Terrorism is a difficult term to define in a neutral manner. Efforts to come up with a legal definition of terrorism in the United Nations failed due to states being unable to agree what is a legitimate use of violence and what is terror. The issue of politics has complicated coming up with a definition of terrorism that is more than “violence we disapprove of.” This tendency has been prevalent throughout recent history, for example during President Reagan’s term the Contra guerillas were portrayed to the American public as freedom fighters, and given U.S. aid, despite attacks against civilians. Currently something similar is happening in the Ukraine, where armed forces in Eastern Ukraine are being called terrorists by the Ukrainian government, but are called oppressed protesters by the Russian government. The emotional association with the term terrorism has lead to a situation where the term gets assigned to a wide range of violent activities, which potentially makes concepts like counter-terrorism or a “War on Terrorism” nebulous.
While there is no single accepted definition of terrorism, there are a few key factors that are generally agreed to be parts of the definition of terrorism. Alex Schmid and Albert Jongman carried out a study examining different definitions of terrorism and developed a list of 109 definitions, and within these definitions found that these five concepts were the ones most prevalent- 1) Violence, force 2)Political 3) Fear, terror emphasized 4) threat 5)(Psych.) effects and (anticipated) reactions. These five concepts form a strong foundation for any potential definition of terrorism. For an action to be considered terrorism, there should be an element of violence, it should be driven by political considerations as opposed to profit or random violence, it should be designed to inspire fear in a specific population and the psychological effect and response should be at least as important as the actual physical effect. Another common factor is that many experts consider terrorism acts committed by non-state actors, whereas states can commit terror, they are not usually thought of as terrorist actors.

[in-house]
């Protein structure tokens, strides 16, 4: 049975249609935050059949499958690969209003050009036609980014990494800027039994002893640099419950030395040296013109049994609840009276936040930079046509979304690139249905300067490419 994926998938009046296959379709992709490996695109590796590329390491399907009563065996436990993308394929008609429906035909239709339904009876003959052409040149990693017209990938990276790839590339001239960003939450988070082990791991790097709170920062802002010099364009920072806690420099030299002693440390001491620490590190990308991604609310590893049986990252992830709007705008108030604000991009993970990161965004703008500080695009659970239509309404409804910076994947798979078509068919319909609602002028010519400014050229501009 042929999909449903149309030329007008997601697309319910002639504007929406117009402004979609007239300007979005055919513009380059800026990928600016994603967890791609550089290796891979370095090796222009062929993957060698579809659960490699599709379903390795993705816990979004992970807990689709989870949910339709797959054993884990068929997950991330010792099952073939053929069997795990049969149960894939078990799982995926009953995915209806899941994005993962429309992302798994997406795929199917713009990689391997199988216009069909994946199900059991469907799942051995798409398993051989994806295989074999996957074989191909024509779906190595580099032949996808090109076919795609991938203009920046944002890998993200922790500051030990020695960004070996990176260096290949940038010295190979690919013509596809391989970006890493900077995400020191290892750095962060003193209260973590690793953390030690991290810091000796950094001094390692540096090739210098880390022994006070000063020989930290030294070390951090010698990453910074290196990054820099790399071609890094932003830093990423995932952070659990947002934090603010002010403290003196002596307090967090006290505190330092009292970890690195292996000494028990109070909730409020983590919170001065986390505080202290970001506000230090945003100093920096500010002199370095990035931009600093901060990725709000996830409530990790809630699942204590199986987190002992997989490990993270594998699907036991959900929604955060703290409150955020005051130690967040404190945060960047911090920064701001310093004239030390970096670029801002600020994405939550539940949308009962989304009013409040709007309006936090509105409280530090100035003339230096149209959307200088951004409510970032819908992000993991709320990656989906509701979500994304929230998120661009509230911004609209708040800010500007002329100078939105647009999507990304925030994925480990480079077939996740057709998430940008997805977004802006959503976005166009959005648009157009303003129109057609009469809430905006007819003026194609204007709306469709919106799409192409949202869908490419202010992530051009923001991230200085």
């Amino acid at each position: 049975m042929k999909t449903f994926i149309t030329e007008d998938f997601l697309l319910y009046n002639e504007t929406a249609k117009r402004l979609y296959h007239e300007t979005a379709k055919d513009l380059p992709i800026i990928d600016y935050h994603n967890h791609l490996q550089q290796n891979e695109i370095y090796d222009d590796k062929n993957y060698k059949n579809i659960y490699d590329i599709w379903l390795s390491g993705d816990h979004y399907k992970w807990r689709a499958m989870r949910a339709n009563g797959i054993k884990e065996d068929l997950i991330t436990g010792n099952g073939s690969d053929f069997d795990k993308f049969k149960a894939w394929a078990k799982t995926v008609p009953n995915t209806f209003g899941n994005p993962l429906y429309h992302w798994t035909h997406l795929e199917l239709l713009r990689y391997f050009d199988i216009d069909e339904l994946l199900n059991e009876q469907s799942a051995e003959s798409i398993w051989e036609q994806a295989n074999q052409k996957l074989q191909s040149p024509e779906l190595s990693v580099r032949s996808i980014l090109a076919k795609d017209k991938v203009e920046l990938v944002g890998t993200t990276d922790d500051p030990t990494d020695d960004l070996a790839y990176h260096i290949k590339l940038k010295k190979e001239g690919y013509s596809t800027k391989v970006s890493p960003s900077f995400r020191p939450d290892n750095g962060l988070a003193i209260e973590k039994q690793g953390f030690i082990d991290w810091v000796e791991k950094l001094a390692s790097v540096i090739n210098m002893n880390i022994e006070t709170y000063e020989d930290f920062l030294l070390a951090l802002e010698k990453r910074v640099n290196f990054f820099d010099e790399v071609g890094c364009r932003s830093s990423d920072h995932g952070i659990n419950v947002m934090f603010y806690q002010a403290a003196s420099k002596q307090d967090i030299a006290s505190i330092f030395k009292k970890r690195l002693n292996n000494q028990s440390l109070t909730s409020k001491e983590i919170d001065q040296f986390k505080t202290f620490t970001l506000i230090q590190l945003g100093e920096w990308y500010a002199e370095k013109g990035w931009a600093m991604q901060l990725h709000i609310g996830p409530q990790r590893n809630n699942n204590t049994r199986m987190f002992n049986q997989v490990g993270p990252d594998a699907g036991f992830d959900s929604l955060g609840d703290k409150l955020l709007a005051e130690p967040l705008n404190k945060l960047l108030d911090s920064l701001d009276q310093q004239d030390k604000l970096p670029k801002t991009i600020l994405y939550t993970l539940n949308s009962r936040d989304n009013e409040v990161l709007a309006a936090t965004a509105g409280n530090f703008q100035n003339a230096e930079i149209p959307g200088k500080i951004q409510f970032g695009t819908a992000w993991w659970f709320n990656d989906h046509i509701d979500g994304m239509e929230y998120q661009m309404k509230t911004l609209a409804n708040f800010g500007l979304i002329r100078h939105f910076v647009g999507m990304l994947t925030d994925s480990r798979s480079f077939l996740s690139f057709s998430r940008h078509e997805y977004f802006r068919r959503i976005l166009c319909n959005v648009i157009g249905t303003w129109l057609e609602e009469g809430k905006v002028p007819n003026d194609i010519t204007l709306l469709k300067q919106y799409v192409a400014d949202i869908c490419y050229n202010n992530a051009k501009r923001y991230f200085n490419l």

In trying to determine what a terrorist action is, it can be helpful to compare it to other acts of violence. For example, if a gangster kills a rival, it meets some of the criteria for terrorism, but not all of them. There is of course violence, a likelihood of fear in the other gang members, a possible threat of further violence, but there is no political motive. There are several cases that are more challenging asses. One case is that of Pablo Escobar. Escobar’s primary motivation was to earn a profit, but he carried out several terrorist style attacks, such as an airplane bombing or assassinations, to try to sabotage a U.S.-Colombia extradition treaty to avoid being tried in the United States. These attacks meet all the criteria that the common criminals attack did, but it is harder to establish whether these attacks had a political motive or not. Trying to end a treaty between two states is clearly political, but it is arguable whether trying to avoid being jailed in the United States is a political motivation or not. Until there is a commonly accepted, non-political, definition of terrorism, beyond a set of mostly accepted factors, there will remain a grey area where there is disagreement and uncertainty about the process of labeling attacks terrorism, or criminal, or whether groups are protestors, insurgents or terrorists.
 Stephen Kinzer, “Big Raid by Contras Produces Casualties But No Visible Gain,” The New York Times, July 19, 1987. http://www.nytimes.com/1987/07/19/world/big-raid-by-contras-produces-casualties-but-no-visible-gain.html
 Alec Luhn, “’Anti-terrorist’ campaign in peril as Kiev’s writ fails to reach Ukraine’s east,” The Guardian, April 14, 2014. http://www.theguardian.com/world/2014/apr/14/ukraine-antiterrorist-campaign-doomed-kiev-authority
 Alex p. Schmid and Albert J. Jongman, Political Terrorism: A New Guide To Actors, Authors, Concepts, Data Bases, theories, and literature, (New Brunswick: Transaction Publishers, 1988), 6.